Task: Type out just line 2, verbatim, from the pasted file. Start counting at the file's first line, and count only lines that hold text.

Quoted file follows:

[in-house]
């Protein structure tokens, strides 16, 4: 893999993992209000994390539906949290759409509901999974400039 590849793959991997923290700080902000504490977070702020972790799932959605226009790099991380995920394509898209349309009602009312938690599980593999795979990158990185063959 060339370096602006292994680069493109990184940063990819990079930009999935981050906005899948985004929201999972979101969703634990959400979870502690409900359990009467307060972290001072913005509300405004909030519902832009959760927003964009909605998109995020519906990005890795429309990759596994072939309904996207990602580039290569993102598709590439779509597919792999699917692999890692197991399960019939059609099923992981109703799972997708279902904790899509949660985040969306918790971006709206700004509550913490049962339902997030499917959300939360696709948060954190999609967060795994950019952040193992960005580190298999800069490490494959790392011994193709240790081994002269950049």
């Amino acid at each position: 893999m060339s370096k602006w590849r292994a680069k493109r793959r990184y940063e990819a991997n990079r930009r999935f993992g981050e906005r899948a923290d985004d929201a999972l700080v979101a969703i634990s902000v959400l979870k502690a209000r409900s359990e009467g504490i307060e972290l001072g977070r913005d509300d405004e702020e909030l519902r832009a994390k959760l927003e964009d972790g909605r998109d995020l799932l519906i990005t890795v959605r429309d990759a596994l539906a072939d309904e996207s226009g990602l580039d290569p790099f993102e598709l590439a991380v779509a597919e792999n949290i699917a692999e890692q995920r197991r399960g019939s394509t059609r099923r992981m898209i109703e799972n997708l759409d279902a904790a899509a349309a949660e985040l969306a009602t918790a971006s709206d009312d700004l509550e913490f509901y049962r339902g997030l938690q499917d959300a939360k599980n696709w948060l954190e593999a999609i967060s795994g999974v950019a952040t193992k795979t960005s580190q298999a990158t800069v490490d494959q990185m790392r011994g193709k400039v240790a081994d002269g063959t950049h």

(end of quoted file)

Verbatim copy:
């Protein structure tokens, strides 16, 4: 893999993992209000994390539906949290759409509901999974400039 590849793959991997923290700080902000504490977070702020972790799932959605226009790099991380995920394509898209349309009602009312938690599980593999795979990158990185063959 060339370096602006292994680069493109990184940063990819990079930009999935981050906005899948985004929201999972979101969703634990959400979870502690409900359990009467307060972290001072913005509300405004909030519902832009959760927003964009909605998109995020519906990005890795429309990759596994072939309904996207990602580039290569993102598709590439779509597919792999699917692999890692197991399960019939059609099923992981109703799972997708279902904790899509949660985040969306918790971006709206700004509550913490049962339902997030499917959300939360696709948060954190999609967060795994950019952040193992960005580190298999800069490490494959790392011994193709240790081994002269950049």